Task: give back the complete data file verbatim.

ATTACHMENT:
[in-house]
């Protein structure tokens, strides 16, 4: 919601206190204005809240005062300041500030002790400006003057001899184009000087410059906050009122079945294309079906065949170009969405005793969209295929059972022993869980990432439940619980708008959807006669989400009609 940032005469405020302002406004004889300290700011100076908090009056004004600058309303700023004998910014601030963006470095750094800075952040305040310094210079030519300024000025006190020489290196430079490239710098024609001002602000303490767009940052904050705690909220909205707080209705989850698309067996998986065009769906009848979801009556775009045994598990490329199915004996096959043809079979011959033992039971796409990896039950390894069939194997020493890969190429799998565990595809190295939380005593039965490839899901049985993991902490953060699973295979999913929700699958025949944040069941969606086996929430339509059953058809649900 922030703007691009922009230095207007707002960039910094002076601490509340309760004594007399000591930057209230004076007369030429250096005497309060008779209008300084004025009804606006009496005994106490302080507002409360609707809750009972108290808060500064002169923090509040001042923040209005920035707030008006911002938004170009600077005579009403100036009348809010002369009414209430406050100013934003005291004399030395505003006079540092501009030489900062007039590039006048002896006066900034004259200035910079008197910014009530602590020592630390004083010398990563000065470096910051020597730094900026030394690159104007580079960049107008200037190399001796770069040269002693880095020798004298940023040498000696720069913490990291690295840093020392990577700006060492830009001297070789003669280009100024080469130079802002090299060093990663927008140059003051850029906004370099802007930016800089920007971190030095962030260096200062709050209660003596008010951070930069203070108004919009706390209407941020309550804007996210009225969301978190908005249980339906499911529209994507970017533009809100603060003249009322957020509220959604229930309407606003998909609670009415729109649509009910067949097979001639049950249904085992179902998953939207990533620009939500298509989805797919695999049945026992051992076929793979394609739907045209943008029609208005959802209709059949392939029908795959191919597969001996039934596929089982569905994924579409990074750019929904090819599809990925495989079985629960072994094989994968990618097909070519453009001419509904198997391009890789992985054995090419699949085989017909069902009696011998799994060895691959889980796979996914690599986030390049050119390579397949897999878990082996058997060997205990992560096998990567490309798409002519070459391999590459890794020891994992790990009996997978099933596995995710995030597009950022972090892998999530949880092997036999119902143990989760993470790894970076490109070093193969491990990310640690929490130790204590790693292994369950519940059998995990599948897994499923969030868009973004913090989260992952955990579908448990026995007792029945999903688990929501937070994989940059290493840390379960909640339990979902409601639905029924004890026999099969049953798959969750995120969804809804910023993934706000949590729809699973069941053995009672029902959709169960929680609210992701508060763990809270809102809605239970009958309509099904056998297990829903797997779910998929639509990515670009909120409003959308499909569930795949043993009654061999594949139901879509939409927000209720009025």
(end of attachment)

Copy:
[in-house]
């Protein structure tokens, strides 16, 4: 919601206190204005809240005062300041500030002790400006003057001899184009000087410059906050009122079945294309079906065949170009969405005793969209295929059972022993869980990432439940619980708008959807006669989400009609 940032005469405020302002406004004889300290700011100076908090009056004004600058309303700023004998910014601030963006470095750094800075952040305040310094210079030519300024000025006190020489290196430079490239710098024609001002602000303490767009940052904050705690909220909205707080209705989850698309067996998986065009769906009848979801009556775009045994598990490329199915004996096959043809079979011959033992039971796409990896039950390894069939194997020493890969190429799998565990595809190295939380005593039965490839899901049985993991902490953060699973295979999913929700699958025949944040069941969606086996929430339509059953058809649900 922030703007691009922009230095207007707002960039910094002076601490509340309760004594007399000591930057209230004076007369030429250096005497309060008779209008300084004025009804606006009496005994106490302080507002409360609707809750009972108290808060500064002169923090509040001042923040209005920035707030008006911002938004170009600077005579009403100036009348809010002369009414209430406050100013934003005291004399030395505003006079540092501009030489900062007039590039006048002896006066900034004259200035910079008197910014009530602590020592630390004083010398990563000065470096910051020597730094900026030394690159104007580079960049107008200037190399001796770069040269002693880095020798004298940023040498000696720069913490990291690295840093020392990577700006060492830009001297070789003669280009100024080469130079802002090299060093990663927008140059003051850029906004370099802007930016800089920007971190030095962030260096200062709050209660003596008010951070930069203070108004919009706390209407941020309550804007996210009225969301978190908005249980339906499911529209994507970017533009809100603060003249009322957020509220959604229930309407606003998909609670009415729109649509009910067949097979001639049950249904085992179902998953939207990533620009939500298509989805797919695999049945026992051992076929793979394609739907045209943008029609208005959802209709059949392939029908795959191919597969001996039934596929089982569905994924579409990074750019929904090819599809990925495989079985629960072994094989994968990618097909070519453009001419509904198997391009890789992985054995090419699949085989017909069902009696011998799994060895691959889980796979996914690599986030390049050119390579397949897999878990082996058997060997205990992560096998990567490309798409002519070459391999590459890794020891994992790990009996997978099933596995995710995030597009950022972090892998999530949880092997036999119902143990989760993470790894970076490109070093193969491990990310640690929490130790204590790693292994369950519940059998995990599948897994499923969030868009973004913090989260992952955990579908448990026995007792029945999903688990929501937070994989940059290493840390379960909640339990979902409601639905029924004890026999099969049953798959969750995120969804809804910023993934706000949590729809699973069941053995009672029902959709169960929680609210992701508060763990809270809102809605239970009958309509099904056998297990829903797997779910998929639509990515670009909120409003959308499909569930795949043993009654061999594949139901879509939409927000209720009025």